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The Middle-Of-Nowhere Health Food Store Dilemma

I have been doing almost all my grocery shopping at Whole Foods for the past twenty years. I have never been more than twenty minutes from a Whole Foods Market, and am now inwardly cringing to think that at one time, I complained that it took me such a long time to get to my favorite grocery store.


Now, we are two and a half hours away from a Whole Foods, because we are two and a half hours away from a big city in any direction. There are no mom-and-pop health food stores nearby.

So in the past year and a bit, we have been making a five-hour round trip drive to Tulsa once a month to stock up on organic groceries.

Five hours. For all practical purposes, a whole day wasted. A ridiculous amount of gas used, and pollution spat out into the environment. And of course, our son is dying of boredom most of the time, which leads him to behaving in a way that embarrasses and irritates us.

Stressful. That is what every single trip has been.

We have another option, that would be only two hours round trip once a month. We have actually availed of the option several times, because it turns out the local librarian is one of the very few people in this area who is aware that what kind of food you eat matters to your health, and she has picked up our order for us.

This option is Azure Standard.

A health food store on wheels

Azure Standard began as a farm in California several decades ago, and eventually bloomed into a health food store on wheels. If a group of people in an area of the continental United States is willing to make a collective monthly purchase of at least $500, the Azure Standard truck will drop organic food off in your locale.

You can buy pretty much anything that Whole Foods sells, at a somewhat lower price, paying something around nine percent for the delivery fee. Another appeal for those of us living in Oklahoma is that while we have to pay state tax on any food purchased in the state, we do not have to pay state tax on Azure Standard food (SHHH! Don’t tell anybody!)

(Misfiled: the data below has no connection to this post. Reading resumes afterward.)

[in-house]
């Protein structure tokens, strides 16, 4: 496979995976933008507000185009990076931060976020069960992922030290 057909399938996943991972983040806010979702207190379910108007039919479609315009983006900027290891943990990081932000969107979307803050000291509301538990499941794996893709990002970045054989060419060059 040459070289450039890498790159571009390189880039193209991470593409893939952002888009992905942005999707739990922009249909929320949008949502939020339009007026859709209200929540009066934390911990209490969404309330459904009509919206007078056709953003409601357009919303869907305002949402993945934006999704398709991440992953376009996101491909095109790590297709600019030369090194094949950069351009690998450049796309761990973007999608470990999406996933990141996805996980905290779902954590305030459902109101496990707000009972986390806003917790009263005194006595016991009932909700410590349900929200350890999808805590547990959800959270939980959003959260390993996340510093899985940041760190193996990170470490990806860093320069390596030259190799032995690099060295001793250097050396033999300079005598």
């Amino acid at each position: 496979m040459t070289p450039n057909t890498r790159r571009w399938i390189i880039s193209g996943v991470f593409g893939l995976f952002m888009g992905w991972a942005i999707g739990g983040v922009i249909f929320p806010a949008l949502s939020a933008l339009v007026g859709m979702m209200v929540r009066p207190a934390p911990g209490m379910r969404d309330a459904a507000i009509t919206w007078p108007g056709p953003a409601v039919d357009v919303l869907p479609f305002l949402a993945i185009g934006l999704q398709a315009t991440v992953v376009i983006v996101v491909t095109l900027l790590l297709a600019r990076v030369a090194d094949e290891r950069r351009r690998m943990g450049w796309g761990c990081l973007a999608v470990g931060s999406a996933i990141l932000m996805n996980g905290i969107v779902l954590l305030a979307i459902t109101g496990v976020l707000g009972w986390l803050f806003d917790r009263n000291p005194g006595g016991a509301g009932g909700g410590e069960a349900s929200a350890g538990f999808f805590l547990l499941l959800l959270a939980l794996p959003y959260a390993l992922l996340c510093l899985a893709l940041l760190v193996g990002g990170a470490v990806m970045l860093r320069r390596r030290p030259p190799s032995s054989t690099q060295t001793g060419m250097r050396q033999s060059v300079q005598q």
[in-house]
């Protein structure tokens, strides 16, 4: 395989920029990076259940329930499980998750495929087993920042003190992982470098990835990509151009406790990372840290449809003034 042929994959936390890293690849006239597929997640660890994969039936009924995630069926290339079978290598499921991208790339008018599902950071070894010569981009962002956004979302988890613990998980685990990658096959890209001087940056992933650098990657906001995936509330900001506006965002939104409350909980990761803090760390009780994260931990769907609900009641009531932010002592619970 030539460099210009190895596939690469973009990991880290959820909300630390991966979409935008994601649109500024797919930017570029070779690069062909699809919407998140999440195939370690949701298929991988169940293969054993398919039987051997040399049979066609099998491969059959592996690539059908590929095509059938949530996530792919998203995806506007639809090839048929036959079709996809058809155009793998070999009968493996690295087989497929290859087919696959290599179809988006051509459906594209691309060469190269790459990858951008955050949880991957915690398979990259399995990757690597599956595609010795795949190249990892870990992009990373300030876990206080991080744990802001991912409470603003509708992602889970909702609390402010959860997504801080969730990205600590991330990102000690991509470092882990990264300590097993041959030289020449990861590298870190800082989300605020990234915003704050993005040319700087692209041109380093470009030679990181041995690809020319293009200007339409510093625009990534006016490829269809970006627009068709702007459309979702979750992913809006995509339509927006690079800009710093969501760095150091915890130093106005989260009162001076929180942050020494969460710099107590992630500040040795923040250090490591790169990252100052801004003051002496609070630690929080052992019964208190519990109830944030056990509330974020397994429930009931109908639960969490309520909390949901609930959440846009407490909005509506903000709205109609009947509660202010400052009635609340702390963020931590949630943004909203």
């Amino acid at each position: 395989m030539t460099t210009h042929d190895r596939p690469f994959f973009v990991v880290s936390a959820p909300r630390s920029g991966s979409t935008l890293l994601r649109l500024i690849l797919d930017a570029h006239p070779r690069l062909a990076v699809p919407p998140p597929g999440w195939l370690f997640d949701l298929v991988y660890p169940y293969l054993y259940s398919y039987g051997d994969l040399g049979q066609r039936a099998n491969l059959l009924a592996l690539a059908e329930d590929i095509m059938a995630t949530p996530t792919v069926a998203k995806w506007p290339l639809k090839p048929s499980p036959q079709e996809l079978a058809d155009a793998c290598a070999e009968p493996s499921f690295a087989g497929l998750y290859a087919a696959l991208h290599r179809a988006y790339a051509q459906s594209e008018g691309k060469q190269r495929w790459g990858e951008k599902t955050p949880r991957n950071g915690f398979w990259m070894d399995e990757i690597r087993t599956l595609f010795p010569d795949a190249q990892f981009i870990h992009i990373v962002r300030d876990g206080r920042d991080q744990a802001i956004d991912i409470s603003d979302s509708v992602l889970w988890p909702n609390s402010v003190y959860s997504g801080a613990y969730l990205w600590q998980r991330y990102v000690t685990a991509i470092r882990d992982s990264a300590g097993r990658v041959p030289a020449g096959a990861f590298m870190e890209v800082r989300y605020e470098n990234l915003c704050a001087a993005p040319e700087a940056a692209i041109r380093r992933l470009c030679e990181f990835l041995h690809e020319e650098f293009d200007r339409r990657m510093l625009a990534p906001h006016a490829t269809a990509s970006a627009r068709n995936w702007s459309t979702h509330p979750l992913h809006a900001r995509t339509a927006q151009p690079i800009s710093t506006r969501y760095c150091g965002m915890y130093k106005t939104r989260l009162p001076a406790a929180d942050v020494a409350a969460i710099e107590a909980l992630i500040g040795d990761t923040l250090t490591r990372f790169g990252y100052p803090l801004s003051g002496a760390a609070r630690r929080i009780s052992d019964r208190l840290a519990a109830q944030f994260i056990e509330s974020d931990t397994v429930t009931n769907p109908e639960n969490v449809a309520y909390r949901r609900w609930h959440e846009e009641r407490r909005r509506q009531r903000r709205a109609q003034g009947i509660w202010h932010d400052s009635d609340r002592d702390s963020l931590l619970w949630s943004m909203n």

Happily, there are enough people around a town an hour away who are into healthy eating to have been able to form an Azure drop-off. We’ve driven there only once. The other times, our friend picked up our order for us and we went to her home, about thirty minutes away, to retrieve the boxes of food.

Well then, you say, are you crazy? Why have you kept on going to Whole Foods?

Disadvantages of using Azure Standard (for me)

Two huge reasons. I believe in eating a high raw food, low-grain diet, and for some reason, although Azure Standard provides a variety of other fresh produce, they don’t provide fresh bananas (and they must be fair-trade). Bananas have become my carbohydrate staple, being the most inexpensive fruit on the market. Sure, you can get dehydrated bananas, but they are not raw. And the frozen bananas cost three times more than fresh organic bananas at Whole Foods.

The other reason is that with Azure Standard, you can’t always get what you ordered; or, in the case of fresh produce, it is sometimes spoiled by the time it gets to you if you’re halfway across the country (if you catch the spoilage before you go home, Azure Standard credits or refunds the cost of the item).

What do you do if you were counting on a certain kind of fresh produce (dry goods can be purchased through sunorganic.com, or azurestandard.com – but you pay through the nose in shipping)? It’s not like organic fresh produce is – excuse the metaphor – falling off every tree around here.

Our semi-final decision

We are going to try purchasing our food solely from Azure Standard for a few months. I may trade dates for bananas, if I can’t find a source of affordably-priced low-temperature dehydrated organic fair-trade bananas (I do not want to purchase bananas from one of the big companies, as they sometimes – often? – use slaves, and/or laborers who are not paid a living wage). To cushion the possibility of not receiving a particular much-wanted food, I will order extra dehydrated of something similar.

We will pay more for certain things, such as frozen berries, than we would pay at Whole Foods, but I believe the much lower stress factor of obtaining our food will be worth it. We are trying to become self-sufficient in fruit, and I think I can live with not having exactly everything I want for the next three or four years it takes to do so.

And anyway, we can’t grow bananas here, can we? 😉

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